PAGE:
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A Horrifically Expensive effort to serve LA with Rail has been an unmitigated disaster.

Los Angeles Metropolitan Transit Authority is now under federal court order to quit raising rail fares . It must put hundreds of buses back into operation, improve service, and reduce bus fares.

The Los Angeles urban area, today, is far more concentrated than metropolitan Seattle or Portland 5,800 people per square mile. Immense determination, political courage, and policy discipline would be necessary for Seattle or Portland to match that density two generations hence. And an ambitious, horrifically expensive effort to serve LA with rail has been an disaster in that still widely distributed region.

Capital expenditures on new rail systems often drain resources from lower-cost but more effective alternatives. Nowhere has this been more clear than in Los Angeles, where the damage to bus ridership from the diversion of resources to rail far exceeds any ultimate benefit expected to be derived from rail, a situation that recently provoked a civil-rights lawsuit.

(The suit was brought on behalf of low-income and ethnic minority citizens and bus drivers, represented by the NAACP Legal Defense Fund. Los Angeles Metropolitan Transit Authority is now
under federal court order to quit beggaring service and raising fares for low-income bus riders while lavishing resources on up-scale train riders. It must put hundreds of buses back into operation, improve service, and reduce bus fares. The roughly 15% of LA MTA patrons on the trains [average income $65,000] have been the beneficiaries of 45 percent of the subsidies, while the 85 percent on the buses [average income less than $15,000] have received 55 percent-or roughly one-fifth the level of per-ride transit subsidy.)

Southern California Rapid Transit District/Los Angeles County Metropolitan Transportation Authority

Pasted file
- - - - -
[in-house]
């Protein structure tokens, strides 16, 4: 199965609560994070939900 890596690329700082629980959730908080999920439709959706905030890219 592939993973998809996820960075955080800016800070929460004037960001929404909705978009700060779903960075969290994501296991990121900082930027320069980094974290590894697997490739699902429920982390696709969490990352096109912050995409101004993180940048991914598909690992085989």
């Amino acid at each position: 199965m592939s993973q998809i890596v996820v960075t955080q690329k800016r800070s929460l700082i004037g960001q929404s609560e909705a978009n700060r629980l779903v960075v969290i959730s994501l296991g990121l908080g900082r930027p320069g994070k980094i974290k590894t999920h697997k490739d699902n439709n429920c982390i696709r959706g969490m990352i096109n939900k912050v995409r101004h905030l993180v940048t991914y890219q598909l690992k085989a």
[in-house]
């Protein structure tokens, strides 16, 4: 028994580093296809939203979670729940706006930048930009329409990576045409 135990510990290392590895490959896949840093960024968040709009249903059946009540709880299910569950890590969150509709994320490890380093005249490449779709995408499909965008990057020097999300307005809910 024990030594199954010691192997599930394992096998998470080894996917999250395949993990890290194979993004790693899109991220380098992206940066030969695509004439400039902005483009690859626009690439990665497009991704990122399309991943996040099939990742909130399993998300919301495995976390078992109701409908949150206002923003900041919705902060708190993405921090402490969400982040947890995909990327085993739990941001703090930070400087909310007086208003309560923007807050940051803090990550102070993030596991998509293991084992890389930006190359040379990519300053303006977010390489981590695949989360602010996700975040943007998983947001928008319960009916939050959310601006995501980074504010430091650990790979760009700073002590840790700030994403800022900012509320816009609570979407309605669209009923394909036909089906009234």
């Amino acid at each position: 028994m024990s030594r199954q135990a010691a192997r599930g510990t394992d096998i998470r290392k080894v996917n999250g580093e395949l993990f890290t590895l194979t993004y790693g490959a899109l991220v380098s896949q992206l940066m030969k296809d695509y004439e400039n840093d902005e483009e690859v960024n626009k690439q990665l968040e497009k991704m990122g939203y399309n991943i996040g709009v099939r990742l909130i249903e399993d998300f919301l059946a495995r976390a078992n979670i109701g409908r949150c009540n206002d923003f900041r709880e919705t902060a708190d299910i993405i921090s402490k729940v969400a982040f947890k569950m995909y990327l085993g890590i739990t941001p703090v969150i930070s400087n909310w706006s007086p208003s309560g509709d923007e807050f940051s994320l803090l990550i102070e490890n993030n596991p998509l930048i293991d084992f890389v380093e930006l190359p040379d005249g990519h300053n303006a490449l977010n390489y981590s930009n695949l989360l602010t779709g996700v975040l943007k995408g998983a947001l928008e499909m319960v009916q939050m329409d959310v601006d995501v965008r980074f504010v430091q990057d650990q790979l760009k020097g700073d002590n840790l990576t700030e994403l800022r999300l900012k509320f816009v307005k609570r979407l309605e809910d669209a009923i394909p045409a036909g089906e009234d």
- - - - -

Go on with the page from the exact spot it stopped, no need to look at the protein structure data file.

The Southern California Rapid Transit District (SCRTD) operated the bus transit system, and later the light rail and heavy rail systems, in Los Angeles County until the merger with the Los Angeles County Transportation Commission (LACTC) (the transportation planning and funding agency for Los Angeles County) to form the Los Angles County Metropolitan Transportation Authority (MTA) in the first part of calendar year 1993.

Transit usage in Los Angeles over this period offers an almost unique opportunity to track the impact of fare changes and improvements in quality and quantity of transit service on transit utilization. We will track SCRTD/MTA ridership, specifically unlinked passenger trips (UPT)2, over the period 1980-20113, as shown in the graphic following.

  • 1980-1982 – During the latter part of the 1970's, due primarily to the price and uncertain availability of motor fuel following the reaction of the Arab oil producing nations to the outcome of the 1973 Yom Kippur War between Israel, Egypt, and Syria, and the rapid influx of Hispanic immigrants who were transportation-disadvantaged, SCRTD transit ridership rose rapidly, funded primarily by the one-quarter cent sales tax authorized by the Transportation Development Act of 1971. However, funding shortfalls led to an increase in SCRTD cash fares from $.55 for fiscal year 1980 to $.65 for 1981 and then $.85 in 1982, with other fares changing approximately accordingly, resulting in an 11% reduction in UPT.